Ansible data manipulation with a Filter

This year at Summit, an attendee posed a question about how to work with setting facts and changing data in Ansible. Many times we’ve come across people using task after task to manipulate data, to turn items into lists, filter our options, trying to do heavy data manipulation and to turn data from one source into another. Trying to make these programmatic changes using a mixture of YAML and Jinja inside of roles and playbooks is a headache of its own. While many of these options will work, they aren’t very efficient or easy to implement. Ansible Playbooks were never meant for programming.

One solution that is usually overlooked is to do the manipulation in Python inside of a module or a filter. This article will detail how to create a filter to manipulate data. In addition, a repository for all code referenced in this article has been created.

This example was first developed as a module. However after review, it was determined that these data transformations are best done as filters. Filters can take multiple data inputs, do the programmatic operations, and then can be used in line where they are used as input or set as a fact. In addition, this runs locally and not at the host level, so it can be faster and avoid unnecessary connections.

Starting Point

To begin, we need a dataset to work on. For this we used data from the automation controller API, workflows; it gives nested data on the nodes in each workflow to loop around. The variable file used in this case can be found in the repo.

The goal is to find what is being used in the automation controller looping over nested lists. While this is not a very practical example, it does give a starting point for creating a filter to manipulate any dataset.

Filter Basics

The bones of this filter were taken from ansible.netcommon.pop_ace. The start of every filter has some required options, such as FilterModule, and in addition AnsibleFilterError is good for troubleshooting.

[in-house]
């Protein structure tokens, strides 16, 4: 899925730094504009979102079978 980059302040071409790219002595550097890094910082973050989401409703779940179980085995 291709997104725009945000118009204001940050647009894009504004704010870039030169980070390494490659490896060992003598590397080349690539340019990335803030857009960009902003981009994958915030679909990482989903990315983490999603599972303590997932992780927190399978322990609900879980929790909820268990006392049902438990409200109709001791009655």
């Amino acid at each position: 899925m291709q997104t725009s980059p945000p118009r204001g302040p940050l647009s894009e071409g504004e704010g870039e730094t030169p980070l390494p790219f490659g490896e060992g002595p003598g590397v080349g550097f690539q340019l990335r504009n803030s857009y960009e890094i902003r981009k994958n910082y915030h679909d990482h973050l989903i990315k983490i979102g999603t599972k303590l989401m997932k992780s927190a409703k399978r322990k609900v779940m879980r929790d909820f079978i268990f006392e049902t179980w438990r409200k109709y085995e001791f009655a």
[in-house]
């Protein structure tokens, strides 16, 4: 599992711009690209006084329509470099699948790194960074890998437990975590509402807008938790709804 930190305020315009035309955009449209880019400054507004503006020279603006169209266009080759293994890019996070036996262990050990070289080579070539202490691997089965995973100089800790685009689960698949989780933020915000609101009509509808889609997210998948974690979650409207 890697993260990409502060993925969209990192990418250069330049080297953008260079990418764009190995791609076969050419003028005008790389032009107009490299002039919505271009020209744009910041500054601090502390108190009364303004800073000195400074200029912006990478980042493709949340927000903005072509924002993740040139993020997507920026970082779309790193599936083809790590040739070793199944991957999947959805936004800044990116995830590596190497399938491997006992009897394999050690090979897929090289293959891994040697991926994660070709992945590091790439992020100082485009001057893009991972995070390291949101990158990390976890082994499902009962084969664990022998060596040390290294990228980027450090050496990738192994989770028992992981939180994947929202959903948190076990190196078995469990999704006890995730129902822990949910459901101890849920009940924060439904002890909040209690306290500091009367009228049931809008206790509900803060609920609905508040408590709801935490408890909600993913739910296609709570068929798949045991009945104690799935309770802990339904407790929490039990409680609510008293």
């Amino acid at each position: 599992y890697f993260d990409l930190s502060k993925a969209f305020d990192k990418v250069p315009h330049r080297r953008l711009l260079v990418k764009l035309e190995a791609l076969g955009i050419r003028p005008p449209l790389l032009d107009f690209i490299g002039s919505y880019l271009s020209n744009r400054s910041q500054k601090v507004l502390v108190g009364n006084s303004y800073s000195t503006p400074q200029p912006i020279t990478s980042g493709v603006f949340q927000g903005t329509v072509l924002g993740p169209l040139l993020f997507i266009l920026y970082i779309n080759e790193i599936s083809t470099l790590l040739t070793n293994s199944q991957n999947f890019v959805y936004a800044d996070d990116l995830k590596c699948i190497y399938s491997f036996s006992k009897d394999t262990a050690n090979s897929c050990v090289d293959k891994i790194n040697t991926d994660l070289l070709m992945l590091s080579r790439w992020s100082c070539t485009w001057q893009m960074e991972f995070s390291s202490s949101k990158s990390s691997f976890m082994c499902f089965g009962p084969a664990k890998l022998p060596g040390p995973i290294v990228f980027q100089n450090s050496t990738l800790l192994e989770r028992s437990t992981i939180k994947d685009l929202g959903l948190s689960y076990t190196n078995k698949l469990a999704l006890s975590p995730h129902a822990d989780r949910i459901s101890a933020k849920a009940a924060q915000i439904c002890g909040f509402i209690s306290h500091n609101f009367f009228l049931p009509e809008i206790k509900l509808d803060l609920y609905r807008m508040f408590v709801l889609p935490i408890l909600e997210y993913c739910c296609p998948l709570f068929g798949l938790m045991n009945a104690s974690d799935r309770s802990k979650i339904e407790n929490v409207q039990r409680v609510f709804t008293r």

from ansible.errors import AnsibleFilterError

The class invocation sets the code as a filter, and invokes the function to use for the filter. This sets the filter called "used" in the playbook, and the function to invoke. Note that the function and the filter name do not need to match.

class FilterModule(object):
    def filters(self):
        return {"example_filter": self.workflow_manip}

Then there is the documentation section: This can contain inputs, examples and other metadata. This is also how the ansible-docs are populated.

    - name: Transform Data
        data_out: "{{ workflow_job_templates | example_filter }}"

For the most part this should be standard information. While the documentation field is not required for filters, it is best practice to include it. While not shown here, the linked example also includes commented out expected output, which is great for going back and troubleshooting in the future.

Setting things up

The first thing to do is set the filter arguments for data coming in. In our case the variable data_in, and that the input is of type dict. It is also best to set the return variable as empty here and any other defaults that need defined.

def example_filter(self, data_in: dict):
        workflow_data = {}
        workflow_data["workflows"] = []
        workflow_data["job_templates"] = []
        workflow_data["inventory_sources"] = []
        workflow_data["approval_nodes"] = []

The next step is to do the actual data manipulation.

In the thick of it

This is where we get to what we actually want to do, take data from a source, loop through it, and extract the data needed. As the data is contained in nested lists, there is an inner and outer loop to go through.

for workflow in data_in:
        for node in workflow["related"]["workflow_nodes"]:
            if node["unified_job_template"]["type"] == "inventory_source":
            elif node["unified_job_template"]["type"] == "job_template":
            elif node["unified_job_template"]["type"] == "workflow_approval":
                raise AnsibleFilterError(
                    "Failed to find valid node: {0}".format(workflow)

The first loop is to find the workflow name field and append it to the workflow list. The next loop goes through each workflow node, finds what type it is, and appends it to the appropriate list.

At the end is the error message, which should not be hit with valid data, however it is a useful bit of code to insert elsewhere when building or troubleshooting modules to force output to console in order to figure out what is going on. At the end of our manipulations, return with the result variable. The alternative would be three tasks, of which two would use loops, to achieve the same results. By using an actual programming language, its available libraries, and internalized loops, it simplifies the playbook, and provides better logic then what could be cobbled together using YAML and Jinja2 alone.


Hopefully this article provides a starting point for creating filters and simplifying tasks in playbooks. Just like everything in Ansible, there is not a single solution, there are 10 options to choose from. Not every solution fits the situation at hand. Hopefully this provides another better option to work with.